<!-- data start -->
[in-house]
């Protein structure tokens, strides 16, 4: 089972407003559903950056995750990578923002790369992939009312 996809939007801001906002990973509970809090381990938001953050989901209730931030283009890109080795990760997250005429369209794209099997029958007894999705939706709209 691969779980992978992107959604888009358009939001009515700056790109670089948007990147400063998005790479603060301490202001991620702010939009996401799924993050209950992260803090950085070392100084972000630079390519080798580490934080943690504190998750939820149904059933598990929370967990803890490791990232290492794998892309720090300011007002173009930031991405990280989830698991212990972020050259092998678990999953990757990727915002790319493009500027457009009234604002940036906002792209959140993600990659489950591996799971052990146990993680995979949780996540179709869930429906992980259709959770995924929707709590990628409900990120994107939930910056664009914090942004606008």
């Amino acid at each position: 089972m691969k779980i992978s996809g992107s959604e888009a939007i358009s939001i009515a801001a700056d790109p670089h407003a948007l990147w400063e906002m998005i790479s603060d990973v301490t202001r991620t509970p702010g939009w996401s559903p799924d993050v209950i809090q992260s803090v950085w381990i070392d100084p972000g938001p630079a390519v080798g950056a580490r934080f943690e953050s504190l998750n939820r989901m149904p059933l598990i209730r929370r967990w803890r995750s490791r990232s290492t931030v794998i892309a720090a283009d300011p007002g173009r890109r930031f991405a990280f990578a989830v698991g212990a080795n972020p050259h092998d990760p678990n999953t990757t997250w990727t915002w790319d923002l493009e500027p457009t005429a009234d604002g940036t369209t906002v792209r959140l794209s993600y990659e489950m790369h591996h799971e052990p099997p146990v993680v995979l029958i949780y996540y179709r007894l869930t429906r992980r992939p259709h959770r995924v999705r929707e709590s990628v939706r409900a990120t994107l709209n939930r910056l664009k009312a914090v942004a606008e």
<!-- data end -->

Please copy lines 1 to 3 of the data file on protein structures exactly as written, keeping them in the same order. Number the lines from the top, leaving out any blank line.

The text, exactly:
[in-house]
């Protein structure tokens, strides 16, 4: 089972407003559903950056995750990578923002790369992939009312 996809939007801001906002990973509970809090381990938001953050989901209730931030283009890109080795990760997250005429369209794209099997029958007894999705939706709209 691969779980992978992107959604888009358009939001009515700056790109670089948007990147400063998005790479603060301490202001991620702010939009996401799924993050209950992260803090950085070392100084972000630079390519080798580490934080943690504190998750939820149904059933598990929370967990803890490791990232290492794998892309720090300011007002173009930031991405990280989830698991212990972020050259092998678990999953990757990727915002790319493009500027457009009234604002940036906002792209959140993600990659489950591996799971052990146990993680995979949780996540179709869930429906992980259709959770995924929707709590990628409900990120994107939930910056664009914090942004606008």
């Amino acid at each position: 089972m691969k779980i992978s996809g992107s959604e888009a939007i358009s939001i009515a801001a700056d790109p670089h407003a948007l990147w400063e906002m998005i790479s603060d990973v301490t202001r991620t509970p702010g939009w996401s559903p799924d993050v209950i809090q992260s803090v950085w381990i070392d100084p972000g938001p630079a390519v080798g950056a580490r934080f943690e953050s504190l998750n939820r989901m149904p059933l598990i209730r929370r967990w803890r995750s490791r990232s290492t931030v794998i892309a720090a283009d300011p007002g173009r890109r930031f991405a990280f990578a989830v698991g212990a080795n972020p050259h092998d990760p678990n999953t990757t997250w990727t915002w790319d923002l493009e500027p457009t005429a009234d604002g940036t369209t906002v792209r959140l794209s993600y990659e489950m790369h591996h799971e052990p099997p146990v993680v995979l029958i949780y996540y179709r007894l869930t429906r992980r992939p259709h959770r995924v999705r929707e709590s990628v939706r409900a990120t994107l709209n939930r910056l664009k009312a914090v942004a606008e």